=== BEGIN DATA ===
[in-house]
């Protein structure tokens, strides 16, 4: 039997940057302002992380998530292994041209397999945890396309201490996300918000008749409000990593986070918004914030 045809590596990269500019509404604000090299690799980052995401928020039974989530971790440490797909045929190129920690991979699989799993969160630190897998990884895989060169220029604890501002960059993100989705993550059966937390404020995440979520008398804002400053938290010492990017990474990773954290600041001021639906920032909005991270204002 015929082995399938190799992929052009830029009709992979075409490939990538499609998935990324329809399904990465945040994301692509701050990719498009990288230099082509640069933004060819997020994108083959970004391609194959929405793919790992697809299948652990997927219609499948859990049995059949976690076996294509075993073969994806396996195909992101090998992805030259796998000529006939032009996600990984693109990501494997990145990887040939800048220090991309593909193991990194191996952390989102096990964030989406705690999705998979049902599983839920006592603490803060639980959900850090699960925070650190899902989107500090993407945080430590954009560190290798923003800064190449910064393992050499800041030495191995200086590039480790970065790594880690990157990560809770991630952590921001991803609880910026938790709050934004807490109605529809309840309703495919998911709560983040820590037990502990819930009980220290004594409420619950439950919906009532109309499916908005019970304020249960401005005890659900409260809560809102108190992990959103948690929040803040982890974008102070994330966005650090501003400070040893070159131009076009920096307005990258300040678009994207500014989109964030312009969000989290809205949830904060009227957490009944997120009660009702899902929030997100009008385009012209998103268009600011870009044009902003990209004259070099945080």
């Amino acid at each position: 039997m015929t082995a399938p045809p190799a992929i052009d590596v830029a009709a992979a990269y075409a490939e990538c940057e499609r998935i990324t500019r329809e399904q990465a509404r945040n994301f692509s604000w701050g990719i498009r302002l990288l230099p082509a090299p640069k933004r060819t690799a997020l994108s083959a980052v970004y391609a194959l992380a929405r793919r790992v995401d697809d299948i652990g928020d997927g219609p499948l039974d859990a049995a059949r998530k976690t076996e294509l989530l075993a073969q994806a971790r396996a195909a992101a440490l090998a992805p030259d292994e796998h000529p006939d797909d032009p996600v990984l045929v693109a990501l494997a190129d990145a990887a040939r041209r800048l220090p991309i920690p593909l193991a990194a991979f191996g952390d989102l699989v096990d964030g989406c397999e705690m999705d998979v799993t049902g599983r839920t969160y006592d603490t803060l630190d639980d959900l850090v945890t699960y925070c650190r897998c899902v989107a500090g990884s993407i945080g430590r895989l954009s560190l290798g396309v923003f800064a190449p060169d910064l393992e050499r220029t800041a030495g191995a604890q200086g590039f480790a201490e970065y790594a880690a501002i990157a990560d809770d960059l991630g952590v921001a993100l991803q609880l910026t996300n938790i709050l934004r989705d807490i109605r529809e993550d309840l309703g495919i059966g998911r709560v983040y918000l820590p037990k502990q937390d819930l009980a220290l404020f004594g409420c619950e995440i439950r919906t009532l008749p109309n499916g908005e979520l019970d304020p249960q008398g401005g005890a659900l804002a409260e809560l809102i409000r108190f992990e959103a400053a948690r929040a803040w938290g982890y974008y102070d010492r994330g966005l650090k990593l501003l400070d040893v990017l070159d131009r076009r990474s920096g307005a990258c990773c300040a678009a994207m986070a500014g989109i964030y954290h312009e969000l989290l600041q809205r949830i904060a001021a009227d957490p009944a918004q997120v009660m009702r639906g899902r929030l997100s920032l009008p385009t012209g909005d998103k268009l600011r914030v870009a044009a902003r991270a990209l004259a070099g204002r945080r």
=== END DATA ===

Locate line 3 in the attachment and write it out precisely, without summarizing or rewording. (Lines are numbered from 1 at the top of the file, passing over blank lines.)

């Amino acid at each position: 039997m015929t082995a399938p045809p190799a992929i052009d590596v830029a009709a992979a990269y075409a490939e990538c940057e499609r998935i990324t500019r329809e399904q990465a509404r945040n994301f692509s604000w701050g990719i498009r302002l990288l230099p082509a090299p640069k933004r060819t690799a997020l994108s083959a980052v970004y391609a194959l992380a929405r793919r790992v995401d697809d299948i652990g928020d997927g219609p499948l039974d859990a049995a059949r998530k976690t076996e294509l989530l075993a073969q994806a971790r396996a195909a992101a440490l090998a992805p030259d292994e796998h000529p006939d797909d032009p996600v990984l045929v693109a990501l494997a190129d990145a990887a040939r041209r800048l220090p991309i920690p593909l193991a990194a991979f191996g952390d989102l699989v096990d964030g989406c397999e705690m999705d998979v799993t049902g599983r839920t969160y006592d603490t803060l630190d639980d959900l850090v945890t699960y925070c650190r897998c899902v989107a500090g990884s993407i945080g430590r895989l954009s560190l290798g396309v923003f800064a190449p060169d910064l393992e050499r220029t800041a030495g191995a604890q200086g590039f480790a201490e970065y790594a880690a501002i990157a990560d809770d960059l991630g952590v921001a993100l991803q609880l910026t996300n938790i709050l934004r989705d807490i109605r529809e993550d309840l309703g495919i059966g998911r709560v983040y918000l820590p037990k502990q937390d819930l009980a220290l404020f004594g409420c619950e995440i439950r919906t009532l008749p109309n499916g908005e979520l019970d304020p249960q008398g401005g005890a659900l804002a409260e809560l809102i409000r108190f992990e959103a400053a948690r929040a803040w938290g982890y974008y102070d010492r994330g966005l650090k990593l501003l400070d040893v990017l070159d131009r076009r990474s920096g307005a990258c990773c300040a678009a994207m986070a500014g989109i964030y954290h312009e969000l989290l600041q809205r949830i904060a001021a009227d957490p009944a918004q997120v009660m009702r639906g899902r929030l997100s920032l009008p385009t012209g909005d998103k268009l600011r914030v870009a044009a902003r991270a990209l004259a070099g204002r945080r």